This seminar will give a brief roadmap for component-level ESD levels followed by an overview of the system-level ESD protection challenges. The concept of “system-efficient-ESD-design” (SEED) will be presented to describe a more desirable approach to achieve robust systems while preserving signal integrity. Examples of designing with simulation approaches for both hard and soft ESD failures will be introduced.

Dr. Charvaka Duvvury
Bio: Charvaka Duvvury was a Texas Instruments fellow while he worked in the Silicon Technology Development group. Charvaka is also a Life Fellow of the IEEE. He is currently working as a technical consultant on ESD design methods and ESD qualification support. Charvaka received his PhD in engineering science from the University of Toledo. He has published over 150 papers in technical journals and conferences and holds more than 75 patents. He is a recipient of the IEEE EDS Education Award (2013), Outstanding Contributions Award from the EOS/ESD Symposium (1990), Outstanding Industry Liaison Award twice from the Semiconductor Research Council (1994 and 2012), and IRPS Outstanding Paper Award as well as several Best Paper Awards from the ESD Symposium. He has been a Director on the Board of the ESD Association since 1997. Charvaka also served in the Technical Program Committees of both IEDM and IRPS. He was a contributing editor for the IEEE Transactions on Device and Materials Reliability (TDMR) from 2001-2011. He is a co-founder and has been co-chair of the Industry Council on ESD Target Levels since 2006.

Ten Years of Robustness Validation Applied to Power Electronics Components ๐Ÿ—“ ๐Ÿ—บ

— European car makers, physics of failure, “test to fail”, end-of-life testing, thick wire bonds, planar interconnects …

Speaker: Dr Eckhard Wolfgang, European Center for Power Electronics e.V. (retired from Siemens Research)
Presentation Slides: “Ten Years of Robustness Validation Applied to Power Electronics Components” (4.3 MB PDF)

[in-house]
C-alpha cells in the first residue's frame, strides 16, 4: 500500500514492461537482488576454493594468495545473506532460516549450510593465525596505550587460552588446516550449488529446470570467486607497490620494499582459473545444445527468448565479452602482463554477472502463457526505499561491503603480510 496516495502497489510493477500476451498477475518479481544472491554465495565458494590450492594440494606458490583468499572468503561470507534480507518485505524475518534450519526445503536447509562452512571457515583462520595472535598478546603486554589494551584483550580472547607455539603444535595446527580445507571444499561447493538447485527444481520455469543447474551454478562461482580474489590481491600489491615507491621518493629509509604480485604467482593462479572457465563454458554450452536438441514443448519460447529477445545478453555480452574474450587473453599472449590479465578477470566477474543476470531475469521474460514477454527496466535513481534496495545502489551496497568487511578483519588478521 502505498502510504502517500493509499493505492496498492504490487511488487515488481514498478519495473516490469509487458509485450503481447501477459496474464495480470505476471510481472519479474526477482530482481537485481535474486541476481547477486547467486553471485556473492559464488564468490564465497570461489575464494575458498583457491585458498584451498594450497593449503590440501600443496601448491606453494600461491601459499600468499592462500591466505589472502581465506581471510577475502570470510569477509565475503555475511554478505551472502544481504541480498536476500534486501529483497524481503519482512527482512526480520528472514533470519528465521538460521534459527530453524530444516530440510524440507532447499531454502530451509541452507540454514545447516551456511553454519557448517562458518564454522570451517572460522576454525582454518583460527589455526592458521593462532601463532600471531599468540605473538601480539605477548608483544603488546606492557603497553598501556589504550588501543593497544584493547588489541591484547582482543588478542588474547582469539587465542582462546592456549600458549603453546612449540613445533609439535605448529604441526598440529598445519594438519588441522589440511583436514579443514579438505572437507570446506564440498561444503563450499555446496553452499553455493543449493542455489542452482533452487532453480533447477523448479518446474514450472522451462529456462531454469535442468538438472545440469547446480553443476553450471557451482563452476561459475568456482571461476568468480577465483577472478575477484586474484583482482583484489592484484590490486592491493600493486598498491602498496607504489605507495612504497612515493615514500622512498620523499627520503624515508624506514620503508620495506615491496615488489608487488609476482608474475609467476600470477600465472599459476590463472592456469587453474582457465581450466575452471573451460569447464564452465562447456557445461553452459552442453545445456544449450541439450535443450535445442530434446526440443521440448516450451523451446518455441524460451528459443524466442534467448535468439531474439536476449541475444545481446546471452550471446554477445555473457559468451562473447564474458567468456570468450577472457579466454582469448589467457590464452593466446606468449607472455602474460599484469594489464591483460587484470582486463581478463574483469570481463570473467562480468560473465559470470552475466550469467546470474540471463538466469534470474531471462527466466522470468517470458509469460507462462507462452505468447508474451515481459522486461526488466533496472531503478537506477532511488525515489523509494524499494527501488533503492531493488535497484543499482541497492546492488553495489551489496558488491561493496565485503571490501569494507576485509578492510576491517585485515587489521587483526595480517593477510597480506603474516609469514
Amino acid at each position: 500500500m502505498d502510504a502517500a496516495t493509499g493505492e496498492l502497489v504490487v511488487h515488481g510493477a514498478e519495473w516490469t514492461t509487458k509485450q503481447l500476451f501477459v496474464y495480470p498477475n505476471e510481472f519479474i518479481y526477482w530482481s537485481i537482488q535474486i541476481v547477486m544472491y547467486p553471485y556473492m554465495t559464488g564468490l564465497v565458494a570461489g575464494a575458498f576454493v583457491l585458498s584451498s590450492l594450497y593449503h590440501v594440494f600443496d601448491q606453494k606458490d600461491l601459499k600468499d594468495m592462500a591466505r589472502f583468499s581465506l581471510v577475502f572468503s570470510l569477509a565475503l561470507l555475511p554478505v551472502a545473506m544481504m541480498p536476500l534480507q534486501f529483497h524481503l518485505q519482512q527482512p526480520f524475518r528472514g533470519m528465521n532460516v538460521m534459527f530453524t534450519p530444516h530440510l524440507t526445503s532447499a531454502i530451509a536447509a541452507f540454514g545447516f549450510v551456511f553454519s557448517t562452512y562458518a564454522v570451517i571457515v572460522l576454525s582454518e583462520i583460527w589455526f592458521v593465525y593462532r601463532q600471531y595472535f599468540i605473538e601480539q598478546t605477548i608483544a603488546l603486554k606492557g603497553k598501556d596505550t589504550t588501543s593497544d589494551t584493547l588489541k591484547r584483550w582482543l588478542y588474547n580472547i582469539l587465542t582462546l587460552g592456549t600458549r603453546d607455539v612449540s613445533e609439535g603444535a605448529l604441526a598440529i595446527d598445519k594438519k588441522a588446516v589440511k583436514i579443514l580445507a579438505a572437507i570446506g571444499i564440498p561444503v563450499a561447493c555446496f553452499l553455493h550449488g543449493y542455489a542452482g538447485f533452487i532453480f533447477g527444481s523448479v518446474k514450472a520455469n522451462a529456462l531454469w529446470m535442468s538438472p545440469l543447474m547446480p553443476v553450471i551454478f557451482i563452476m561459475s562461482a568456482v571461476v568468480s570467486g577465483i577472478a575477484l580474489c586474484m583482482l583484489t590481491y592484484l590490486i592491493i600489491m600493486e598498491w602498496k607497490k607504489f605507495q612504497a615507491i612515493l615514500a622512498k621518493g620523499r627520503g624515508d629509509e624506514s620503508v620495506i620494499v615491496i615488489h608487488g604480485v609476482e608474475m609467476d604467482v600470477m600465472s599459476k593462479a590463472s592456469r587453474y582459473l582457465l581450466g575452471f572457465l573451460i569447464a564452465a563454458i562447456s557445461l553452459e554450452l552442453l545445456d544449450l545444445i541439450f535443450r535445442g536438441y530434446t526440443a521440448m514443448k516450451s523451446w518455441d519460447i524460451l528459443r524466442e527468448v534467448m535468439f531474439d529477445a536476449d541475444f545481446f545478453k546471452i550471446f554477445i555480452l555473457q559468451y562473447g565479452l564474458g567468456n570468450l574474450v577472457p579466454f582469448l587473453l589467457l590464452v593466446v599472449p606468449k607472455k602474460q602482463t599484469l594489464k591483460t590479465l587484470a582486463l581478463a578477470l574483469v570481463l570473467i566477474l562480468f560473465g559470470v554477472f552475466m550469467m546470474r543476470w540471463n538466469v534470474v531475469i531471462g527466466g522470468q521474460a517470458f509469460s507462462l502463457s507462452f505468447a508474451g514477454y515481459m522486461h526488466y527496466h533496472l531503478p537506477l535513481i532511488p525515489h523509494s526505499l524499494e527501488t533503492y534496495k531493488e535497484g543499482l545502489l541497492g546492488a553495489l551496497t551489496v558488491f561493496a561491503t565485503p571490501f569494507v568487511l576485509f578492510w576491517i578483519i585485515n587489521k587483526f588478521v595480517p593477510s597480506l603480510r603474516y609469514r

Meeting Date: Thursday, April 27, 2017
Time: 11:30 AM Registration (and pizza/drinks); 12:00 PM Presentation
Presentation-only: 12:00 noon (come at 11:45)
Cost: $5 IEEE members, students, unemployed; $10 non-members

Location: Texas Instruments Building E Conference Center, 2900 Semiconductor Dr. (off Kifer Rd), Santa Clara
Reservations: 1704cpmt.eventbrite.com
Summary: The Robustness Validation process is based on the knowledge of the condition of use (mission profile), the physics of failure, and of acceleration models for lifetime prediction. It provides a “test to fail” qualification instead of “test-to pass”, which results in “Fit for Application”. A Team consisted of German auto carmakers, with 1st and 2nd tiers (power module and DC-link) manufacturers, developed qualification specifications, moderated by ZVEI and ECPE. End-of-life tests play an important role together with lifetime models. Advanced technologies consisting of new materials, such as thick copper wire bonds, or planar interconnect schemes, such as silver-sintered or embedded-sandwich modules, however, will show new failure modes and mechanisms which have to be considered for qualification.

Bio: Dr. Eckhard Wolfgang received his PhD in technical physics from the Technical University Vienna in 1970. In the same year he joined Siemens Research at Munich where he stayed until 2016. From 1989 until 2016 he headed the power electronics department. Since then he is working as a consultant for ECPE e.V. (European Center for Power Electronics), mainly in the field of education (Tutorials, Workshops, Conferences like CIPS).

Advances in Low Cost/High Reliability Lead-Free Solder Materials ๐Ÿ—“ ๐Ÿ—บ

— solder’s role, compositions, properties, Ag content, optimum cost/reliability, failure modes …

Speaker: Dr. Ning-Cheng Lee, Vice President of Technology, Indium Corporation